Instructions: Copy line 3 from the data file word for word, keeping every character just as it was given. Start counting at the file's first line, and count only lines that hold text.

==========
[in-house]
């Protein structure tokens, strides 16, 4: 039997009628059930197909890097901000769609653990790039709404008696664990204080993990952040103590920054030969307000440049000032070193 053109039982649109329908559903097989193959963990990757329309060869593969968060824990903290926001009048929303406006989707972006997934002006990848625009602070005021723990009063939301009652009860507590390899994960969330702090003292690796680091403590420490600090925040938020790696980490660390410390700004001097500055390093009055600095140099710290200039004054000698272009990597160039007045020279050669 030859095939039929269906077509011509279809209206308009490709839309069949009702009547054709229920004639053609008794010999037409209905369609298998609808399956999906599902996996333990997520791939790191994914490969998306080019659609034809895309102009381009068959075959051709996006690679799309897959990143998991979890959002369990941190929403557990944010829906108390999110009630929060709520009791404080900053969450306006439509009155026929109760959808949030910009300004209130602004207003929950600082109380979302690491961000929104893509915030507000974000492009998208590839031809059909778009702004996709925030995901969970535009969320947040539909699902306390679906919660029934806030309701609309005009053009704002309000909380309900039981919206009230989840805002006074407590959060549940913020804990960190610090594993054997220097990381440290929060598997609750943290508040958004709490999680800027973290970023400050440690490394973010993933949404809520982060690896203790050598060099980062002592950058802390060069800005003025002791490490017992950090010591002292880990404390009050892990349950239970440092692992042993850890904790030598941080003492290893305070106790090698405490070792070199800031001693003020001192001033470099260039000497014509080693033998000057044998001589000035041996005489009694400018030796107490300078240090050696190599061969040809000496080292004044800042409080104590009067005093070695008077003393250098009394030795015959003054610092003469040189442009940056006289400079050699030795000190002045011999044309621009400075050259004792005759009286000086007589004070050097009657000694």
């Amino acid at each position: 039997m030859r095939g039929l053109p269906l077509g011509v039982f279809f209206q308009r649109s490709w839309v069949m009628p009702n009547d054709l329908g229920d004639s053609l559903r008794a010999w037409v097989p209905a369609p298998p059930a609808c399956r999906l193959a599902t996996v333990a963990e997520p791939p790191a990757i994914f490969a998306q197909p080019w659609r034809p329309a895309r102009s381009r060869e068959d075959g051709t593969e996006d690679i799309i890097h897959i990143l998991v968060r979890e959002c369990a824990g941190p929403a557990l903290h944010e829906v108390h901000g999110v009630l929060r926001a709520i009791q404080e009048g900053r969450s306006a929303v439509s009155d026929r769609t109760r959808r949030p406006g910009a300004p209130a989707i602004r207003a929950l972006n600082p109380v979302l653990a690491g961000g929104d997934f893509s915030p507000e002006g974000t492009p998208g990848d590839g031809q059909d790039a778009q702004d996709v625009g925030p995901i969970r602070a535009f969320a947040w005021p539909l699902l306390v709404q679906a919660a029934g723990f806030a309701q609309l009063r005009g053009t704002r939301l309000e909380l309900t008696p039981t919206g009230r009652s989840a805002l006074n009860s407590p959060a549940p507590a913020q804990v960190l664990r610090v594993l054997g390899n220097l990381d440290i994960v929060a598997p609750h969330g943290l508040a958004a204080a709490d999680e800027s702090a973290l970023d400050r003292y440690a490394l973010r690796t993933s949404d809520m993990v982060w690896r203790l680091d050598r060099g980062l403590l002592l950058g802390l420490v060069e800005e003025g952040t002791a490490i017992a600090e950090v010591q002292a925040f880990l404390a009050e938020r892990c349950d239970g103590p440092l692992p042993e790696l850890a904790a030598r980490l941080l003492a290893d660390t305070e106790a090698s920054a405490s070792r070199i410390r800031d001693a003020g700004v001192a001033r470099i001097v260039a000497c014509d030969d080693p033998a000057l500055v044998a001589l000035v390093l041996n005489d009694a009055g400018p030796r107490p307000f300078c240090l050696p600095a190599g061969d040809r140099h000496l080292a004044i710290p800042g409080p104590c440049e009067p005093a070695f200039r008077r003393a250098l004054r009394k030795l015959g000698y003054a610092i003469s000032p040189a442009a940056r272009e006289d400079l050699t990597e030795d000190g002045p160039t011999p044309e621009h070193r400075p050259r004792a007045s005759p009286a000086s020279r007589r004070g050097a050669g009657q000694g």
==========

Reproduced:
């Amino acid at each position: 039997m030859r095939g039929l053109p269906l077509g011509v039982f279809f209206q308009r649109s490709w839309v069949m009628p009702n009547d054709l329908g229920d004639s053609l559903r008794a010999w037409v097989p209905a369609p298998p059930a609808c399956r999906l193959a599902t996996v333990a963990e997520p791939p790191a990757i994914f490969a998306q197909p080019w659609r034809p329309a895309r102009s381009r060869e068959d075959g051709t593969e996006d690679i799309i890097h897959i990143l998991v968060r979890e959002c369990a824990g941190p929403a557990l903290h944010e829906v108390h901000g999110v009630l929060r926001a709520i009791q404080e009048g900053r969450s306006a929303v439509s009155d026929r769609t109760r959808r949030p406006g910009a300004p209130a989707i602004r207003a929950l972006n600082p109380v979302l653990a690491g961000g929104d997934f893509s915030p507000e002006g974000t492009p998208g990848d590839g031809q059909d790039a778009q702004d996709v625009g925030p995901i969970r602070a535009f969320a947040w005021p539909l699902l306390v709404q679906a919660a029934g723990f806030a309701q609309l009063r005009g053009t704002r939301l309000e909380l309900t008696p039981t919206g009230r009652s989840a805002l006074n009860s407590p959060a549940p507590a913020q804990v960190l664990r610090v594993l054997g390899n220097l990381d440290i994960v929060a598997p609750h969330g943290l508040a958004a204080a709490d999680e800027s702090a973290l970023d400050r003292y440690a490394l973010r690796t993933s949404d809520m993990v982060w690896r203790l680091d050598r060099g980062l403590l002592l950058g802390l420490v060069e800005e003025g952040t002791a490490i017992a600090e950090v010591q002292a925040f880990l404390a009050e938020r892990c349950d239970g103590p440092l692992p042993e790696l850890a904790a030598r980490l941080l003492a290893d660390t305070e106790a090698s920054a405490s070792r070199i410390r800031d001693a003020g700004v001192a001033r470099i001097v260039a000497c014509d030969d080693p033998a000057l500055v044998a001589l000035v390093l041996n005489d009694a009055g400018p030796r107490p307000f300078c240090l050696p600095a190599g061969d040809r140099h000496l080292a004044i710290p800042g409080p104590c440049e009067p005093a070695f200039r008077r003393a250098l004054r009394k030795l015959g000698y003054a610092i003469s000032p040189a442009a940056r272009e006289d400079l050699t990597e030795d000190g002045p160039t011999p044309e621009h070193r400075p050259r004792a007045s005759p009286a000086s020279r007589r004070g050097a050669g009657q000694g």